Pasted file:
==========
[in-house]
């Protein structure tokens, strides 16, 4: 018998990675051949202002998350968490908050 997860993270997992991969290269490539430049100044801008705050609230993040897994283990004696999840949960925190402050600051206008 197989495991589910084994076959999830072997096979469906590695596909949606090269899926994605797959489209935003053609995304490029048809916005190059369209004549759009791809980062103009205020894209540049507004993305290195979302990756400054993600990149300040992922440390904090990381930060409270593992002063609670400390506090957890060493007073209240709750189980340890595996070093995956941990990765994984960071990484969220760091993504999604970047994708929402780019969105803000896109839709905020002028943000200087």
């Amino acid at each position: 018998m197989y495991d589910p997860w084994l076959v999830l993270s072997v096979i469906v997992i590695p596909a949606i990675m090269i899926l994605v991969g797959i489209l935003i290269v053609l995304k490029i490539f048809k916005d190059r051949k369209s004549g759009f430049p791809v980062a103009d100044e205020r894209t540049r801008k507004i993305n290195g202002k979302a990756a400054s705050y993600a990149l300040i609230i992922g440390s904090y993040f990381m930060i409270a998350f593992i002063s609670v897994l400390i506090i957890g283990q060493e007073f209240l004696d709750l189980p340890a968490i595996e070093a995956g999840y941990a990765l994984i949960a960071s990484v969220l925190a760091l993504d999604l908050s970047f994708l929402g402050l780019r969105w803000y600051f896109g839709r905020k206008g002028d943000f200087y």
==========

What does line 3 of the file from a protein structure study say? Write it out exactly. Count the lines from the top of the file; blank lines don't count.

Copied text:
């Amino acid at each position: 018998m197989y495991d589910p997860w084994l076959v999830l993270s072997v096979i469906v997992i590695p596909a949606i990675m090269i899926l994605v991969g797959i489209l935003i290269v053609l995304k490029i490539f048809k916005d190059r051949k369209s004549g759009f430049p791809v980062a103009d100044e205020r894209t540049r801008k507004i993305n290195g202002k979302a990756a400054s705050y993600a990149l300040i609230i992922g440390s904090y993040f990381m930060i409270a998350f593992i002063s609670v897994l400390i506090i957890g283990q060493e007073f209240l004696d709750l189980p340890a968490i595996e070093a995956g999840y941990a990765l994984i949960a960071s990484v969220l925190a760091l993504d999604l908050s970047f994708l929402g402050l780019r969105w803000y600051f896109g839709r905020k206008g002028d943000f200087y």